The heavy jungle surrounding the city of Tay Ninh, has always been well known to the Viet Cong.
For years Charlie has mapped clearly in his mind every foot of his land and has found no great
difficulty in moving freely in and out of the province.
Times are changing under the watchful eye of company C, 3rd Battalion, 21st Infantry, 196th
Charlie's hide-away is being remodeled.
Bulldozers from the brigade's 175th Engineer Company are tearing a path twice as wide as an
air strip through the area, clear to the Saigon River.
By rearranging and clearing the area, the brigade will make it vastly more difficult for VC to move
north or south unobserved, and Charlie knows what happens to him when he is seen.
Claton, Blake, Shaw, Hoeffer, Cushman
Motor Pool during the monsoon season
The Viet Cong move in at night and set up mines at almost any point in the roads. Mines and booby traps were a daily hazard to the engineers.
Most roads had to be cleared every morning by the engineers.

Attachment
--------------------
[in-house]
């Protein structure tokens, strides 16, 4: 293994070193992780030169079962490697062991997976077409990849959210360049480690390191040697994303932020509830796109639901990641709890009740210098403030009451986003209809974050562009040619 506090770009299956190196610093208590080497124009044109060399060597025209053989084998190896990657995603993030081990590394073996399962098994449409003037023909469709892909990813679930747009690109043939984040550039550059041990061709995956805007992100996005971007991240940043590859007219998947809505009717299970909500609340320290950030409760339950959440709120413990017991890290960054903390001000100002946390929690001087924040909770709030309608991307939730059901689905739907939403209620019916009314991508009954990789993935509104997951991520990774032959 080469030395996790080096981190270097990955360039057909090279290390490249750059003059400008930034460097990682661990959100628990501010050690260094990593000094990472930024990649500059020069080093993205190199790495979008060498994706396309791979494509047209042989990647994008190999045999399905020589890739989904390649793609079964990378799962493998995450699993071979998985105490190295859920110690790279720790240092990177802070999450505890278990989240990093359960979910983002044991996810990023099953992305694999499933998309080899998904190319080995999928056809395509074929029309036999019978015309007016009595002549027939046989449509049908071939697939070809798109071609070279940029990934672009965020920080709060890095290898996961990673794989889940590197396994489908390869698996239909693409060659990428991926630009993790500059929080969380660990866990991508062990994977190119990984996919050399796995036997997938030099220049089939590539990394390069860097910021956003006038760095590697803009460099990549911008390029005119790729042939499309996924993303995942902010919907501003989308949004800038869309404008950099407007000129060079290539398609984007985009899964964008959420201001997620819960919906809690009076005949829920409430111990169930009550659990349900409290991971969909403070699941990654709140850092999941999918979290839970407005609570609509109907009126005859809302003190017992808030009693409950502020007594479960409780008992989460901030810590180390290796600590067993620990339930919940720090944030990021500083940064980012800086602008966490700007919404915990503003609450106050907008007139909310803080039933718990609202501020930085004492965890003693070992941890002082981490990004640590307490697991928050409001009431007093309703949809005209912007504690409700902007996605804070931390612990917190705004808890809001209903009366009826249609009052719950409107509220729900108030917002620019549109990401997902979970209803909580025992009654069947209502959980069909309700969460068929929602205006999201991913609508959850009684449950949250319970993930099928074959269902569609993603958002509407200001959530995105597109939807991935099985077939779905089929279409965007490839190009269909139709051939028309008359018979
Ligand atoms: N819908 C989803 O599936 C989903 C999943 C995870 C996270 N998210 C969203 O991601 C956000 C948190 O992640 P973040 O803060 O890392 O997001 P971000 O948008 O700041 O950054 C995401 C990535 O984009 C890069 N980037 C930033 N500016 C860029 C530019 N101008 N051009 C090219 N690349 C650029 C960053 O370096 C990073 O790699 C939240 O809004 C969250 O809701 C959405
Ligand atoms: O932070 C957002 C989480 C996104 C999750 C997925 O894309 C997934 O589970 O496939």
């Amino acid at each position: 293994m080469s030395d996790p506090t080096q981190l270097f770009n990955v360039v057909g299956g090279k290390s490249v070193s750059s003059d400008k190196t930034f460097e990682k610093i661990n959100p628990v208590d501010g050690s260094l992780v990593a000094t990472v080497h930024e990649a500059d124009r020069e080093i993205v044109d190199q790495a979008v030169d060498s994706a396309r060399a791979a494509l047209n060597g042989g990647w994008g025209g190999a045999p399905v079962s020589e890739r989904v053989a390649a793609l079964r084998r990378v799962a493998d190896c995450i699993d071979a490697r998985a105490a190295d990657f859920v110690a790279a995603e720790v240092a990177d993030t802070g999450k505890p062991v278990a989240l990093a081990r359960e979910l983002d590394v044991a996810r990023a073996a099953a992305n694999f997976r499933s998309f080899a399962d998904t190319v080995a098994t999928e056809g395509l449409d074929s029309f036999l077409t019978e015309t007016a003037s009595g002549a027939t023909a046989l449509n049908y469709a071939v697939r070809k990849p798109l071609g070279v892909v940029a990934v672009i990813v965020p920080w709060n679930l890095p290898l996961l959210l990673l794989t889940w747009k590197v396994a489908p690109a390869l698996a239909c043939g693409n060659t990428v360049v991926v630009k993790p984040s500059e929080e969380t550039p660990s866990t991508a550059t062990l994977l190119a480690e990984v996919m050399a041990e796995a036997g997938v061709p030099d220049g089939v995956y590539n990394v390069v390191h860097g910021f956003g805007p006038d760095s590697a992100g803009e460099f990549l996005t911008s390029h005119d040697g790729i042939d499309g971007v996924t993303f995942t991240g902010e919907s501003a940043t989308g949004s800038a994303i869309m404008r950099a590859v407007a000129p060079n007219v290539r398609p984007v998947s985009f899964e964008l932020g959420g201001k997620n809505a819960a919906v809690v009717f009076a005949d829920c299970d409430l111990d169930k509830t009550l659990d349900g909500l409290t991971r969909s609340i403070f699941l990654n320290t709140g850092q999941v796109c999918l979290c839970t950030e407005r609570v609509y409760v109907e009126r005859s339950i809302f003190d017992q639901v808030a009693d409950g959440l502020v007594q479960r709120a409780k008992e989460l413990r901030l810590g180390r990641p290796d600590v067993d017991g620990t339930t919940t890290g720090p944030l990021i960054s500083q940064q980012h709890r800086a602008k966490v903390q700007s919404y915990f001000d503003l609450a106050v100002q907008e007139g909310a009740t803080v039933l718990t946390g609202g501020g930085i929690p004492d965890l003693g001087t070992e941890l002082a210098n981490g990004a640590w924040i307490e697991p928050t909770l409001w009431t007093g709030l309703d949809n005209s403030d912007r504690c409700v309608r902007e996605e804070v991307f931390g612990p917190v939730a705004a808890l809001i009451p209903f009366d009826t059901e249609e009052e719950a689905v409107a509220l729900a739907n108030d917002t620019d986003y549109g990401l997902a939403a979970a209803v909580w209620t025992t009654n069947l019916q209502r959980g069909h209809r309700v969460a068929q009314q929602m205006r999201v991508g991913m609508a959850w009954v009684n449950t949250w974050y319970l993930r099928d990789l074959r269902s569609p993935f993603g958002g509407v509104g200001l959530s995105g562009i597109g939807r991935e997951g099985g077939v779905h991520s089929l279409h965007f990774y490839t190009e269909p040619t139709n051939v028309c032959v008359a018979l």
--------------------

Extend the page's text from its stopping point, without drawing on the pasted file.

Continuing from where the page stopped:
Chu Lai, at the grease pit Osmun, Snyder
The jeep that hit a mine, being loaded on a truck
Low bed tractor driven by Charlie Price hit a mine behind
Nui Ba Den Mt., Rex Willis ,was sitting on the dozer on the back when hit
The next three pictures are identified by David Treese, 196th Light Infantry Brigade 8Th Support .On November 10th 1966 I was riding as shotgun and Tom Pollard was driving when our wrecker hit a land mine on a road outside of Tay Ninh. We both were send to the 45th Hospital. Tom, remained at Tay Ninh and I was send back to the states to Fort Sam , Brooke Army Hospital burn center, with 2nd and 3rd degree burns. With a lot of help from everyone I survived and realized that every day has been a blessing .
Unit B/8th Support Batln